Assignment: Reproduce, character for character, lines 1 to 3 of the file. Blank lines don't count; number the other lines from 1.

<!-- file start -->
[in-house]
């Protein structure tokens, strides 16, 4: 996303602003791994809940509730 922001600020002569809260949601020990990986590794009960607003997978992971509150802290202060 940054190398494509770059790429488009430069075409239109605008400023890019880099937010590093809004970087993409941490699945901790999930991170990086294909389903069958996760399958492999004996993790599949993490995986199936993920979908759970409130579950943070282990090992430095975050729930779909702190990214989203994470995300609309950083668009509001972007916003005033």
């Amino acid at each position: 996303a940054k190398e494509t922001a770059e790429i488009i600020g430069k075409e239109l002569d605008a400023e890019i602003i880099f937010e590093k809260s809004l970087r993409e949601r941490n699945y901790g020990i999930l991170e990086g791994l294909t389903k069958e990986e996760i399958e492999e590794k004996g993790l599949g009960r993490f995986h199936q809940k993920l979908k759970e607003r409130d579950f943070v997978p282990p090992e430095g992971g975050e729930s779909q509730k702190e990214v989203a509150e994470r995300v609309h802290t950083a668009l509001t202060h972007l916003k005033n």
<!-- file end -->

[in-house]
């Protein structure tokens, strides 16, 4: 996303602003791994809940509730 922001600020002569809260949601020990990986590794009960607003997978992971509150802290202060 940054190398494509770059790429488009430069075409239109605008400023890019880099937010590093809004970087993409941490699945901790999930991170990086294909389903069958996760399958492999004996993790599949993490995986199936993920979908759970409130579950943070282990090992430095975050729930779909702190990214989203994470995300609309950083668009509001972007916003005033």
């Amino acid at each position: 996303a940054k190398e494509t922001a770059e790429i488009i600020g430069k075409e239109l002569d605008a400023e890019i602003i880099f937010e590093k809260s809004l970087r993409e949601r941490n699945y901790g020990i999930l991170e990086g791994l294909t389903k069958e990986e996760i399958e492999e590794k004996g993790l599949g009960r993490f995986h199936q809940k993920l979908k759970e607003r409130d579950f943070v997978p282990p090992e430095g992971g975050e729930s779909q509730k702190e990214v989203a509150e994470r995300v609309h802290t950083a668009l509001t202060h972007l916003k005033n």